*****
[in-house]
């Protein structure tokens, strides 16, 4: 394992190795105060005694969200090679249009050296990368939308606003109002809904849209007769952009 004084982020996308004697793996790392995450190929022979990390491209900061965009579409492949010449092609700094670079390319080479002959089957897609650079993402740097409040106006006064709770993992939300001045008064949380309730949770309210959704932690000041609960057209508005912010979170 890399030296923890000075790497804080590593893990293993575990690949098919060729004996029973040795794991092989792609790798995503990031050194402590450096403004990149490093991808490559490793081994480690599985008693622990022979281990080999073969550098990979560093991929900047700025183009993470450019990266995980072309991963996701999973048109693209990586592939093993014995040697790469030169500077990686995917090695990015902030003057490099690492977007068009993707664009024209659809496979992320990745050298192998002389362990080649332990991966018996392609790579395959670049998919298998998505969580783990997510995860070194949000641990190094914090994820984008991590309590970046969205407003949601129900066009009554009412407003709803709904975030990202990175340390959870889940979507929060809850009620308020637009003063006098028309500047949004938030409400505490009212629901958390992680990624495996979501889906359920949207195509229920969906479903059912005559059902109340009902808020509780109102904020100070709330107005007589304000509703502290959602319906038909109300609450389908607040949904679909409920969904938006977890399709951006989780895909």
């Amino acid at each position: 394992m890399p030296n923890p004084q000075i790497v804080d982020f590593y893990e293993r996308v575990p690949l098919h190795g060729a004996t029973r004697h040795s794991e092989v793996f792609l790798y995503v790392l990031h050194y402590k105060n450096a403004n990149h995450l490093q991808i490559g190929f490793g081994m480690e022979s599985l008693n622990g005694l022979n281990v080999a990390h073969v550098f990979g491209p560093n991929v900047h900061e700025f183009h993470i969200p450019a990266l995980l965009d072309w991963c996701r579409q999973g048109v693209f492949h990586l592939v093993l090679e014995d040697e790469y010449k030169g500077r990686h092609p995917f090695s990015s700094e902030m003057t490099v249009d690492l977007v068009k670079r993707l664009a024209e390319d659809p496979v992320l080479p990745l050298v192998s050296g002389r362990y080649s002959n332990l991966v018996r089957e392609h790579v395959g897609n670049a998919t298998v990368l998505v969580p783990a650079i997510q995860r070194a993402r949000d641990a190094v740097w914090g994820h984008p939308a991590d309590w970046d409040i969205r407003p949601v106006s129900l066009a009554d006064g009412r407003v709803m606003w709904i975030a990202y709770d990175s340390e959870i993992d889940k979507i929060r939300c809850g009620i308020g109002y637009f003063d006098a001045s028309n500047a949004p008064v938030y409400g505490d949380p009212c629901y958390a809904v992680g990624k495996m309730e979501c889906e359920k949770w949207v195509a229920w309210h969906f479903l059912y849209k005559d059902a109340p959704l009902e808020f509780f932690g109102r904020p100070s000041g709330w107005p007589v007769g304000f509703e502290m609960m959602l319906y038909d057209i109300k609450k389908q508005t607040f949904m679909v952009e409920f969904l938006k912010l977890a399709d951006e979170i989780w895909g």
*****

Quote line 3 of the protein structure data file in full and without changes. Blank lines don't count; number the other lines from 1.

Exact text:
């Amino acid at each position: 394992m890399p030296n923890p004084q000075i790497v804080d982020f590593y893990e293993r996308v575990p690949l098919h190795g060729a004996t029973r004697h040795s794991e092989v793996f792609l790798y995503v790392l990031h050194y402590k105060n450096a403004n990149h995450l490093q991808i490559g190929f490793g081994m480690e022979s599985l008693n622990g005694l022979n281990v080999a990390h073969v550098f990979g491209p560093n991929v900047h900061e700025f183009h993470i969200p450019a990266l995980l965009d072309w991963c996701r579409q999973g048109v693209f492949h990586l592939v093993l090679e014995d040697e790469y010449k030169g500077r990686h092609p995917f090695s990015s700094e902030m003057t490099v249009d690492l977007v068009k670079r993707l664009a024209e390319d659809p496979v992320l080479p990745l050298v192998s050296g002389r362990y080649s002959n332990l991966v018996r089957e392609h790579v395959g897609n670049a998919t298998v990368l998505v969580p783990a650079i997510q995860r070194a993402r949000d641990a190094v740097w914090g994820h984008p939308a991590d309590w970046d409040i969205r407003p949601v106006s129900l066009a009554d006064g009412r407003v709803m606003w709904i975030a990202y709770d990175s340390e959870i993992d889940k979507i929060r939300c809850g009620i308020g109002y637009f003063d006098a001045s028309n500047a949004p008064v938030y409400g505490d949380p009212c629901y958390a809904v992680g990624k495996m309730e979501c889906e359920k949770w949207v195509a229920w309210h969906f479903l059912y849209k005559d059902a109340p959704l009902e808020f509780f932690g109102r904020p100070s000041g709330w107005p007589v007769g304000f509703e502290m609960m959602l319906y038909d057209i109300k609450k389908q508005t607040f949904m679909v952009e409920f969904l938006k912010l977890a399709d951006e979170i989780w895909g």